Thursday, January 31, 2019

I Believe in Love

I Believe in Love
(originally published in Tumbleweird February 2019)

by Ted Miller

I’m a believer in love. I believe in the power of love.

But what does that mean? When I sat down to write this column, I wanted to write a concise definition of what love means to me, but I didn’t know where to start.

Millions of words have been written to try to describe love. Stories about love have been told in every language since humans first developed the ability to communicate. We all experience love, yet every experience of love is different.

The capacity to love is fundamental to our human experience. In fact, love is essential to childhood development and to our physical and mental well-being.

Love binds us together. It is love that makes us care for each other. A mother loves her child unconditionally from before birth. Parents care for their children without an expectation of anything in return. Love keeps families together through generations. Love among friends and within a community leads us to pool resources together for the common good. Love is the thing that ensures our species survives. And love for our fellow humans can lift us all and make the world a better place.

Every major religion teaches about the importance of love, especially love for those who are less fortunate, those who are strangers, even those who are our enemies.

In Buddhism, the Dhammapada, 1:5 says, “For hatred does not cease by hatred at any time: hatred ceases by love, this is an ancient and eternal rule.”

In Judaism, Leviticus 19:34 says, “The stranger who resides with you shall be to you as one of your citizens; you shall love him as yourself, for you were strangers in the land of Egypt.”

In the Christian bible, John 15:12, Jesus says, “My command is this: Love each other as I have loved you.”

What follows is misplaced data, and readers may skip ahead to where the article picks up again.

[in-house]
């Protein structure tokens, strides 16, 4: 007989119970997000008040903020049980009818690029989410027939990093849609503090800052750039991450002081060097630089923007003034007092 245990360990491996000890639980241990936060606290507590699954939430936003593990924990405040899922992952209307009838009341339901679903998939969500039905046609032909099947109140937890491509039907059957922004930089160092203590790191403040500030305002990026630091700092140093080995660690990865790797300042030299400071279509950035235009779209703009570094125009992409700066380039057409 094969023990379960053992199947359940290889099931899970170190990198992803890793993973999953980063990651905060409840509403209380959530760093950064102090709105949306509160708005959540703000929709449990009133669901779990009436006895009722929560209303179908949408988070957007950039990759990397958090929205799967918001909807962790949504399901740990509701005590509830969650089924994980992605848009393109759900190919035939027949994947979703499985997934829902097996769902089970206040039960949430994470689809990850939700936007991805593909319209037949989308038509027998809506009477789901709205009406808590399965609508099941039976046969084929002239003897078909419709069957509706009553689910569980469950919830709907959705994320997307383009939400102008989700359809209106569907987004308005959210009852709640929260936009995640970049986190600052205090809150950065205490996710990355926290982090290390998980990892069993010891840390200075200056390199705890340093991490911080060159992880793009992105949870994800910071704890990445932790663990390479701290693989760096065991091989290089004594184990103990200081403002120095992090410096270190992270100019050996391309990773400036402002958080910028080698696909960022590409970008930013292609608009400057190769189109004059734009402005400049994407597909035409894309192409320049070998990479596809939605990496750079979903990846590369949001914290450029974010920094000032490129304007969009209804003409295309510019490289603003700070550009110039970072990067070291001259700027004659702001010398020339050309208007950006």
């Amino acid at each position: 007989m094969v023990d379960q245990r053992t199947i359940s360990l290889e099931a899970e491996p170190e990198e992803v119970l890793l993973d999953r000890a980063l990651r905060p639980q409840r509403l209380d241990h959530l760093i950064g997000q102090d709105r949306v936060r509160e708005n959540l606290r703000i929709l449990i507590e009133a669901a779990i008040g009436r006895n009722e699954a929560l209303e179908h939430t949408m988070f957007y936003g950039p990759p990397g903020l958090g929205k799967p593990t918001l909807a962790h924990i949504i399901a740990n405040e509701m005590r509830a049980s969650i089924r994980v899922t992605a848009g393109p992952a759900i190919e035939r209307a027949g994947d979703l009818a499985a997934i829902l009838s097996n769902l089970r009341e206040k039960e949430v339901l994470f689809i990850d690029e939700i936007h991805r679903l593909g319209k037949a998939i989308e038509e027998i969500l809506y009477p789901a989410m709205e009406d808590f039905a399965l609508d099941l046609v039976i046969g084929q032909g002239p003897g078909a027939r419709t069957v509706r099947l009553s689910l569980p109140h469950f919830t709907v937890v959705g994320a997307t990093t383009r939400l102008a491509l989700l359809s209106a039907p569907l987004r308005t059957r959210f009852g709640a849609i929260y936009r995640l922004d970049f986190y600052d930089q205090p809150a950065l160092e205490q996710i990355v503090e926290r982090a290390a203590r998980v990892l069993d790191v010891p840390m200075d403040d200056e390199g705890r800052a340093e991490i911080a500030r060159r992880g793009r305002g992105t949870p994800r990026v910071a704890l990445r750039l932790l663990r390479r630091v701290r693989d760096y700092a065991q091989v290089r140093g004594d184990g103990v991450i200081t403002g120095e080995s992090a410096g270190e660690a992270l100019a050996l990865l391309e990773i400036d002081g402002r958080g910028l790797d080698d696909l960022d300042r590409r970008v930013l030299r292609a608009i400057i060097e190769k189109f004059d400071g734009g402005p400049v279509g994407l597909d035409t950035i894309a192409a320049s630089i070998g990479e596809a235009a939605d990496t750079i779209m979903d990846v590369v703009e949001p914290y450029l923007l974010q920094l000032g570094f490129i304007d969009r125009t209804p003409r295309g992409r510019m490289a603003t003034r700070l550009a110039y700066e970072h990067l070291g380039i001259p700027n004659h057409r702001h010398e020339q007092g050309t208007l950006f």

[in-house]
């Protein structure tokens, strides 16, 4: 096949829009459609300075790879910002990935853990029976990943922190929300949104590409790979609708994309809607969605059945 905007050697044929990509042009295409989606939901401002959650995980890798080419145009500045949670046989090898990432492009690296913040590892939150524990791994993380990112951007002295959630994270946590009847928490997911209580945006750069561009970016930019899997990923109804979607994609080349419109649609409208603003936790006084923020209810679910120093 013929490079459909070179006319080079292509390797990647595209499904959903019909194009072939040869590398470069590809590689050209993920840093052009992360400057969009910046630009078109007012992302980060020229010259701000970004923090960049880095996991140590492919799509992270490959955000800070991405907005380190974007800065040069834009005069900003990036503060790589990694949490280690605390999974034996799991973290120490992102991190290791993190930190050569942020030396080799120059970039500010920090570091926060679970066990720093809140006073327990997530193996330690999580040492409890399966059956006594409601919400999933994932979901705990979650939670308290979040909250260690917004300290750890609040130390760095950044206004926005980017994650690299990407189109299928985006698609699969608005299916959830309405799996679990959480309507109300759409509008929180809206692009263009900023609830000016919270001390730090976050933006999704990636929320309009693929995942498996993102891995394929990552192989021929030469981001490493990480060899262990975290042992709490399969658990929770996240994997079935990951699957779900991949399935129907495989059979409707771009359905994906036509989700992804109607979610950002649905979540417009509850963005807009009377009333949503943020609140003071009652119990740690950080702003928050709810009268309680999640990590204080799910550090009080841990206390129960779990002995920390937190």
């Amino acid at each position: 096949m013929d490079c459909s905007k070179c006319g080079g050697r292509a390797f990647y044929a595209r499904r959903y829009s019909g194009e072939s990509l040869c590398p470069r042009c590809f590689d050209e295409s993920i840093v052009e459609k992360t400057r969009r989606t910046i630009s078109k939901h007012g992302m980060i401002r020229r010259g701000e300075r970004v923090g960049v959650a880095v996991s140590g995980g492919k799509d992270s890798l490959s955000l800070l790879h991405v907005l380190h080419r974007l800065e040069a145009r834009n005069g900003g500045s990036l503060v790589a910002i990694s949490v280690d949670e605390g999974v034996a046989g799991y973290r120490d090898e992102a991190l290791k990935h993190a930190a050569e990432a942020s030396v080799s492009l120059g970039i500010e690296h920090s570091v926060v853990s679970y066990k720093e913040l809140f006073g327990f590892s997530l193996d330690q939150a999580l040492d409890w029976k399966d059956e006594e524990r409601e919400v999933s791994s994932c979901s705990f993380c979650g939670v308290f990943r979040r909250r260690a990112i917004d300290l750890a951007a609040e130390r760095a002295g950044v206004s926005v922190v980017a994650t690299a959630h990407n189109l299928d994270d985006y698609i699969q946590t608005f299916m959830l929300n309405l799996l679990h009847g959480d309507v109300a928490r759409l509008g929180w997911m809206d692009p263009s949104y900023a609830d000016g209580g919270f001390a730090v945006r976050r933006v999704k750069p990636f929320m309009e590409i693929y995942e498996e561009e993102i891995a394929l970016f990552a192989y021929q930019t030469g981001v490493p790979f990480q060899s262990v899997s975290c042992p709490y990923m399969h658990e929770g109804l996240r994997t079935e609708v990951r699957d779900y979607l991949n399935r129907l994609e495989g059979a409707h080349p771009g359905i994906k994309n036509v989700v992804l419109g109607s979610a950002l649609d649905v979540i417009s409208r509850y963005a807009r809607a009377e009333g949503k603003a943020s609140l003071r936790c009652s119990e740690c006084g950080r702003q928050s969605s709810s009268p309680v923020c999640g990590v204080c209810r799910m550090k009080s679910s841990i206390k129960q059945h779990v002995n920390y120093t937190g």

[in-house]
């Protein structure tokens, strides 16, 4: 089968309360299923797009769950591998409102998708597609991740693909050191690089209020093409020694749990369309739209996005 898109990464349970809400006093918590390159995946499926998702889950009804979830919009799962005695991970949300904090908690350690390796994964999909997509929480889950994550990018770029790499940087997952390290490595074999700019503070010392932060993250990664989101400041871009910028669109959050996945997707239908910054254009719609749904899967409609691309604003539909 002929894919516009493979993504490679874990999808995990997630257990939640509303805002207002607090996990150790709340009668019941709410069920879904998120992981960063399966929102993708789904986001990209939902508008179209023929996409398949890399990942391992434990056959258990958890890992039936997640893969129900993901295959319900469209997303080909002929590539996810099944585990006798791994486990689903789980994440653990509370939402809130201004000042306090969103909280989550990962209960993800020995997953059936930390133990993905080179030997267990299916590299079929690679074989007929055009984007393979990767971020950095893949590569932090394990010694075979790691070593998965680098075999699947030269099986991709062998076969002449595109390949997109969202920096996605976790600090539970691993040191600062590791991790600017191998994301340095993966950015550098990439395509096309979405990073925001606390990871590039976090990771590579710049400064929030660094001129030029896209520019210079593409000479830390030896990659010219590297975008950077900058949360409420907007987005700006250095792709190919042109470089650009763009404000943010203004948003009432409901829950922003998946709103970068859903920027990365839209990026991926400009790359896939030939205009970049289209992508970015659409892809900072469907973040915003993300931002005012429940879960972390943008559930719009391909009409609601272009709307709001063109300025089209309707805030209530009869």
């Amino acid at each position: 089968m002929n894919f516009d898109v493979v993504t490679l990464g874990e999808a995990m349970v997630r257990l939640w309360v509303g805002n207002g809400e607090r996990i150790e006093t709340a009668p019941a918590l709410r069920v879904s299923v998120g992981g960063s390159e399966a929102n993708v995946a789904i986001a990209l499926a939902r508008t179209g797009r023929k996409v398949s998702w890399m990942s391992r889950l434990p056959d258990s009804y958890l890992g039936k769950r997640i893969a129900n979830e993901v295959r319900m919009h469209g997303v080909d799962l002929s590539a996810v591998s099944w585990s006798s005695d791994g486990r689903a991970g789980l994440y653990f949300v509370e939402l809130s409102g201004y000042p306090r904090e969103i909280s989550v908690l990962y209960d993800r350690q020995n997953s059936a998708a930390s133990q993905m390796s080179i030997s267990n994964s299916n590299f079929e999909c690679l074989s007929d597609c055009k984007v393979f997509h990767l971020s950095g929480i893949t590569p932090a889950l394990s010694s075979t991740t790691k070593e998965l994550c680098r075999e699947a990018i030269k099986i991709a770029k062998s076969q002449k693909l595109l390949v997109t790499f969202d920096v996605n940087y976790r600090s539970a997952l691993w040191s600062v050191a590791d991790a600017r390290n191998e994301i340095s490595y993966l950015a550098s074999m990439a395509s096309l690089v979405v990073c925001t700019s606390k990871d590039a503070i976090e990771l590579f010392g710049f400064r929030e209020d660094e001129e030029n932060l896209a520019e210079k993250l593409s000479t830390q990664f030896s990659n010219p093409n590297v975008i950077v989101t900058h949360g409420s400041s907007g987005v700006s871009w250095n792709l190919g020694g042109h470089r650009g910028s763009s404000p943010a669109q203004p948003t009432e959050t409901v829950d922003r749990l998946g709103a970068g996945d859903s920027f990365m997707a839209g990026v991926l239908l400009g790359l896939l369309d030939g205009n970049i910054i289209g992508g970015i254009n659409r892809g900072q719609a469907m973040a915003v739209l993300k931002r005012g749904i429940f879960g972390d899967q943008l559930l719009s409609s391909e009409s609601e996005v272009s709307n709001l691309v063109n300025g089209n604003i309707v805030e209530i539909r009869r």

In Islam, Sahih Muslim, Book 1, Number 72, “None of you has faith until he loves for his brother or his neighbor what he loves for himself.”

Other religions have similar teachings. All are variations on the golden rule: Treat others as you would like to be treated. Or more simply, love each other like you love yourself.

When I think about the power of love, I remember Aesop’s story of the North Wind and the Sun. The Sun bets the North Wind that he can get the traveler remove his coat. The North Wind, thinking he is more powerful, accepts the challenge. But the stronger the North Wind blows, the tighter the traveler closes his coat. The Sun then comes out. The Sun’s warmth soon encourages the man to loosen and then remove his coat. The moral: warmth and kindness wins. To me, this story is a metaphor that means love is stronger than hate.

I’m not naïve enough to think evil doesn’t exist in the world. Humans have a terrible capacity for divisiveness and hatred. The daily news is full of stories of racism, homophobia, and misogyny. War, genocide, and slavery exist today. Although we have the resources and capacity to feed and clothe the world, millions of humans suffer in poverty and hunger every day.

All too often, people who don’t look like us, talk like us, worship like us, or think like us are not treated as one of us. The partisan division in this country is worse than at any time in my life. The hate I see on social media makes me wonder if we can ever come together as a country, let alone continue the long road towards justice and peace for all. Where is the love?

There are times I feel hopeless and want to just retreat from the world. But I refuse to give in to the darkness. I refuse to give up hope. I still believe we are capable of seeing the good in each other.

We can value the dignity of every human being and treat everyone with love and respect while at the same time protecting ourselves from those that would do us harm. We can work together to help those less fortunate than us. We can speak up for the oppressed. We can demand a government that works for the common good. We can remember the golden rule and choose love.

Dr. Martin Luther King, Jr. said, “Power without love is reckless and abusive, and love without power is sentimental and anemic. Power at its best is love implementing the demands of justice, and justice at its best is power correcting everything that stands against love.”

I believe in love. The alternative is too much to bear.

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